Managing emergencies in general practice

Part C – Mental health in emergencies

Self-care for GPs and practice staff

Last revised: 21 Jan 2020

In a crisis situation, GPs, medical practitioners, mental health nurses, nurses and other health professionals are encouraged to work together to provide essential medical services.

GPs and other health professionals play a pivotal role in caring for and supporting those affected by natural disasters and emergencies. With a large influx of patients requiring assistance within short timeframes, front-line responders tend to overlook their own personal needs for support and instead focus on other people requiring medical attention.

Further, it is important to recognise that in a disaster GPs and other healthcare professionals can be both the victim and the responder.

This can put additional stress on already busy GPs, especially if their own practices, family homes and communities have been affected. The effects of disasters and emergencies permeate both the professional and personal lives of GPs and their practice teams. As health professionals are vulnerable to the same emotional and psychological responses as the public, it is important to be attentive to the challenges.

To be resilient, GPs and other staff in the practice team must acknowledge and address their own psychological needs. The additional demands on GPs and practice teams during this time intensify the need for self-monitoring and self-care strategies that assist with professional resilience. GPs should be attuned to physical and emotional vulnerabilities and attend to pre-existing stressors.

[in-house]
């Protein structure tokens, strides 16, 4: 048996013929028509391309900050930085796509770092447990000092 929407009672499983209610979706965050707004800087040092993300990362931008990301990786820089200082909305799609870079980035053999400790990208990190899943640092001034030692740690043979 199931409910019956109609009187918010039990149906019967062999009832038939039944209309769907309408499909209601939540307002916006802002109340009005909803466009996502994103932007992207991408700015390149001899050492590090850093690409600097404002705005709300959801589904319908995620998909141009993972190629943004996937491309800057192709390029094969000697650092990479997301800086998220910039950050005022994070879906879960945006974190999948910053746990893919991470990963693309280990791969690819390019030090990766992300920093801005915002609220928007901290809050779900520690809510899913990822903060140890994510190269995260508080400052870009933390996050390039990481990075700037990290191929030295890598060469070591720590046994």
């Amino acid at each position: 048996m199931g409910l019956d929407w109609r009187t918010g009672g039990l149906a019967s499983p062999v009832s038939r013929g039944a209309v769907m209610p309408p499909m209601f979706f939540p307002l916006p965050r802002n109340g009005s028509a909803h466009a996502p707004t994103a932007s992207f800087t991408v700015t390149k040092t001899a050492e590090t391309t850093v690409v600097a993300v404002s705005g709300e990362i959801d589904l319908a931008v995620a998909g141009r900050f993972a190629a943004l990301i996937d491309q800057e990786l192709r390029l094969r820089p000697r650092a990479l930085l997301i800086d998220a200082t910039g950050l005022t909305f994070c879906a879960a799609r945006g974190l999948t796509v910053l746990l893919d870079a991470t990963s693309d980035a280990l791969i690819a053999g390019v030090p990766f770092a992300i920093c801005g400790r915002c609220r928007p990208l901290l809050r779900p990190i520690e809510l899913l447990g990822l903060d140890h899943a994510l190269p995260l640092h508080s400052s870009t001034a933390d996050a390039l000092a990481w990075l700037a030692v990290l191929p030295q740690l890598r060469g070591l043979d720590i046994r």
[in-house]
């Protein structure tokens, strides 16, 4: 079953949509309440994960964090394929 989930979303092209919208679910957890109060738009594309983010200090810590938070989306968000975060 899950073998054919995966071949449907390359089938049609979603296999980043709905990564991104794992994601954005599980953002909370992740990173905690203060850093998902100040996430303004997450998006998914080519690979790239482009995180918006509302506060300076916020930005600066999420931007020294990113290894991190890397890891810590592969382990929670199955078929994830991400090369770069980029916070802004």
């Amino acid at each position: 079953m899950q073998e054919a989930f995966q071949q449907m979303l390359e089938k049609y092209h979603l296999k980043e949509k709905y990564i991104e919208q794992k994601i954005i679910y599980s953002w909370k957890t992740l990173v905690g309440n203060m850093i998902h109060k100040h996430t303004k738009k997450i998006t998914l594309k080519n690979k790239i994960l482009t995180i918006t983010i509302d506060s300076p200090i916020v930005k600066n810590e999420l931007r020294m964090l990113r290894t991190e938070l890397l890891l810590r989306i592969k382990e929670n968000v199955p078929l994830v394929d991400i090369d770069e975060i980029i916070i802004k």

Refer to Box 8 for some suggested self-care strategies that GPs and their practice teams might use to enhance resilience during a crisis situation.

Box 8. Practising self-care

  • Ask yourself:
    • How am I going? – What do I need?
  • Check on your family and friends in disaster-affected areas to ensure their safety – this will help to alleviate potential anxiety and concern for loved ones.
  • Limit your exposure to a tolerable level.
  • Take regular breaks.
  • Accept appropriate assistance offered to allow yourself time away from work.
  • Monitor your own distress level.
  • Notice where you embody stress and attend to your physical needs as much as possible.
  • Maintain good general health with regular exercise, good nutrition and regular sleep habits.
  • Use your personal and family support network.
  • Maintain contact with friends and family, and talk to support people about your experiences and feelings.
  • Increase interaction with professional peers.
  • Engage in activities that balance work and non-work life.
  • Maintain connections with organisations or activities that are meaningful to you.
  • Seek help if needed from:
    • your GP
    • colleagues
    • the RACGP – members have access to additional supports and psychology services – other professional associations.
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